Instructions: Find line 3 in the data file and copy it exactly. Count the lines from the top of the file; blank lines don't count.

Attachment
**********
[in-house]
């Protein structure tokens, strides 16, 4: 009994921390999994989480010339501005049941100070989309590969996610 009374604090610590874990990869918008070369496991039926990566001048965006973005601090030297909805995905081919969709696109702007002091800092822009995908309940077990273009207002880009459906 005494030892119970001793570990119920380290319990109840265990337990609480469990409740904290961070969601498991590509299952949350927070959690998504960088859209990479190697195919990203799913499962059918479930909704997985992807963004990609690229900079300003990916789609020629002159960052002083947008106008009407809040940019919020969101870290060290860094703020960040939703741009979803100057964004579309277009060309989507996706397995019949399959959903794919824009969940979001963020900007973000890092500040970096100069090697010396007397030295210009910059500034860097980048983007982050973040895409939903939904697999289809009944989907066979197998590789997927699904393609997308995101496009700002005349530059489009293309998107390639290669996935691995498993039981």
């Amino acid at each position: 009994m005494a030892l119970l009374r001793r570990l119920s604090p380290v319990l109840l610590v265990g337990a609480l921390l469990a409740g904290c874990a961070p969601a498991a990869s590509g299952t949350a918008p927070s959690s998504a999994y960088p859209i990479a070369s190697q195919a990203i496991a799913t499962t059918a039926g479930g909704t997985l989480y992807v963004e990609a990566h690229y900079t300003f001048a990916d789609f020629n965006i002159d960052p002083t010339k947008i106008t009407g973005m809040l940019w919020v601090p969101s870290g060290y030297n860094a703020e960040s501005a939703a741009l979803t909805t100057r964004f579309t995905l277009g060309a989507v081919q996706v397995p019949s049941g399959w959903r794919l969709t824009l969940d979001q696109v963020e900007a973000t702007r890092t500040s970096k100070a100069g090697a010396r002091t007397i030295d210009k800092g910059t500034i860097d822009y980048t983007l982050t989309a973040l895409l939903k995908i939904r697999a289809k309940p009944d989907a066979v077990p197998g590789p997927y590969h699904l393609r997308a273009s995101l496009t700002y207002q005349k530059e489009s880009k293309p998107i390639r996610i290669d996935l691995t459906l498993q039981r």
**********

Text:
């Amino acid at each position: 009994m005494a030892l119970l009374r001793r570990l119920s604090p380290v319990l109840l610590v265990g337990a609480l921390l469990a409740g904290c874990a961070p969601a498991a990869s590509g299952t949350a918008p927070s959690s998504a999994y960088p859209i990479a070369s190697q195919a990203i496991a799913t499962t059918a039926g479930g909704t997985l989480y992807v963004e990609a990566h690229y900079t300003f001048a990916d789609f020629n965006i002159d960052p002083t010339k947008i106008t009407g973005m809040l940019w919020v601090p969101s870290g060290y030297n860094a703020e960040s501005a939703a741009l979803t909805t100057r964004f579309t995905l277009g060309a989507v081919q996706v397995p019949s049941g399959w959903r794919l969709t824009l969940d979001q696109v963020e900007a973000t702007r890092t500040s970096k100070a100069g090697a010396r002091t007397i030295d210009k800092g910059t500034i860097d822009y980048t983007l982050t989309a973040l895409l939903k995908i939904r697999a289809k309940p009944d989907a066979v077990p197998g590789p997927y590969h699904l393609r997308a273009s995101l496009t700002y207002q005349k530059e489009s880009k293309p998107i390639r996610i290669d996935l691995t459906l498993q039981r």